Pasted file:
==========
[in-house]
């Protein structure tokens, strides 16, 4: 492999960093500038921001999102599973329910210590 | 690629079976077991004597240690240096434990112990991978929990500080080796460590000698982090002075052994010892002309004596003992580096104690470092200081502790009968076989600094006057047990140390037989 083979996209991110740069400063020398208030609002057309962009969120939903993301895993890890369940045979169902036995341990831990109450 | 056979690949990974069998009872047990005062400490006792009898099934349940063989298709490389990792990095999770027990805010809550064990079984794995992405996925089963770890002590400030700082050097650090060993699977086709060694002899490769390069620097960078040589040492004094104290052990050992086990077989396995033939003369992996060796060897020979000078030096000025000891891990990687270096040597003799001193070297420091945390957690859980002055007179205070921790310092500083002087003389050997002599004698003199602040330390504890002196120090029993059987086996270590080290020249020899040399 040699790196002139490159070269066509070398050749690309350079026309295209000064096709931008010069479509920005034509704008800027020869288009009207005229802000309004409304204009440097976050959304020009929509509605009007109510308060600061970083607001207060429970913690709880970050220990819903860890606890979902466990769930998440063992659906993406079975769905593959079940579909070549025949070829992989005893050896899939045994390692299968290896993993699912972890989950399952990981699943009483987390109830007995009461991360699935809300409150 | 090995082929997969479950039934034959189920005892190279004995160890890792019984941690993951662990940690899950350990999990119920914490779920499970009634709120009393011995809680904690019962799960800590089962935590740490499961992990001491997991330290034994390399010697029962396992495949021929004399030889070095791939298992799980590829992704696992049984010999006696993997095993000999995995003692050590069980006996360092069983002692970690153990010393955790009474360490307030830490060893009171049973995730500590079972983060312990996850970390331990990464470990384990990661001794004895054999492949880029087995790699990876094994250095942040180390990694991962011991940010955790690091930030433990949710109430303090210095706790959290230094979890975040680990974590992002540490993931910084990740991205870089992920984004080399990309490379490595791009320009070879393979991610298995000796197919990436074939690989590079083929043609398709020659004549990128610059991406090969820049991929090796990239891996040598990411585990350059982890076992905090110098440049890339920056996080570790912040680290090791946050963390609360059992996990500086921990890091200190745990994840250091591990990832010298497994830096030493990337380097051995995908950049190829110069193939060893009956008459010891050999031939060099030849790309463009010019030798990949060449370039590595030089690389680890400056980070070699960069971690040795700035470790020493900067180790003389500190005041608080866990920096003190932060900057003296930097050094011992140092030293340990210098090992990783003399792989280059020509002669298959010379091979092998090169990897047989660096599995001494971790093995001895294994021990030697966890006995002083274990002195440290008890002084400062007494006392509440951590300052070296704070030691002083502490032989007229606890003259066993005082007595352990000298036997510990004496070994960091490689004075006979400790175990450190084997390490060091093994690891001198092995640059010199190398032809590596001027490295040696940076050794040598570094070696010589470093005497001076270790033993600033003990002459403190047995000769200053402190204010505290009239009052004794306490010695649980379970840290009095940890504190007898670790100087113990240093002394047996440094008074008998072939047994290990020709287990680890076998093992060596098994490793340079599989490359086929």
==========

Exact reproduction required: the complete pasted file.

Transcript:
[in-house]
């Protein structure tokens, strides 16, 4: 492999960093500038921001999102599973329910210590 | 690629079976077991004597240690240096434990112990991978929990500080080796460590000698982090002075052994010892002309004596003992580096104690470092200081502790009968076989600094006057047990140390037989 083979996209991110740069400063020398208030609002057309962009969120939903993301895993890890369940045979169902036995341990831990109450 | 056979690949990974069998009872047990005062400490006792009898099934349940063989298709490389990792990095999770027990805010809550064990079984794995992405996925089963770890002590400030700082050097650090060993699977086709060694002899490769390069620097960078040589040492004094104290052990050992086990077989396995033939003369992996060796060897020979000078030096000025000891891990990687270096040597003799001193070297420091945390957690859980002055007179205070921790310092500083002087003389050997002599004698003199602040330390504890002196120090029993059987086996270590080290020249020899040399 040699790196002139490159070269066509070398050749690309350079026309295209000064096709931008010069479509920005034509704008800027020869288009009207005229802000309004409304204009440097976050959304020009929509509605009007109510308060600061970083607001207060429970913690709880970050220990819903860890606890979902466990769930998440063992659906993406079975769905593959079940579909070549025949070829992989005893050896899939045994390692299968290896993993699912972890989950399952990981699943009483987390109830007995009461991360699935809300409150 | 090995082929997969479950039934034959189920005892190279004995160890890792019984941690993951662990940690899950350990999990119920914490779920499970009634709120009393011995809680904690019962799960800590089962935590740490499961992990001491997991330290034994390399010697029962396992495949021929004399030889070095791939298992799980590829992704696992049984010999006696993997095993000999995995003692050590069980006996360092069983002692970690153990010393955790009474360490307030830490060893009171049973995730500590079972983060312990996850970390331990990464470990384990990661001794004895054999492949880029087995790699990876094994250095942040180390990694991962011991940010955790690091930030433990949710109430303090210095706790959290230094979890975040680990974590992002540490993931910084990740991205870089992920984004080399990309490379490595791009320009070879393979991610298995000796197919990436074939690989590079083929043609398709020659004549990128610059991406090969820049991929090796990239891996040598990411585990350059982890076992905090110098440049890339920056996080570790912040680290090791946050963390609360059992996990500086921990890091200190745990994840250091591990990832010298497994830096030493990337380097051995995908950049190829110069193939060893009956008459010891050999031939060099030849790309463009010019030798990949060449370039590595030089690389680890400056980070070699960069971690040795700035470790020493900067180790003389500190005041608080866990920096003190932060900057003296930097050094011992140092030293340990210098090992990783003399792989280059020509002669298959010379091979092998090169990897047989660096599995001494971790093995001895294994021990030697966890006995002083274990002195440290008890002084400062007494006392509440951590300052070296704070030691002083502490032989007229606890003259066993005082007595352990000298036997510990004496070994960091490689004075006979400790175990450190084997390490060091093994690891001198092995640059010199190398032809590596001027490295040696940076050794040598570094070696010589470093005497001076270790033993600033003990002459403190047995000769200053402190204010505290009239009052004794306490010695649980379970840290009095940890504190007898670790100087113990240093002394047996440094008074008998072939047994290990020709287990680890076998093992060596098994490793340079599989490359086929």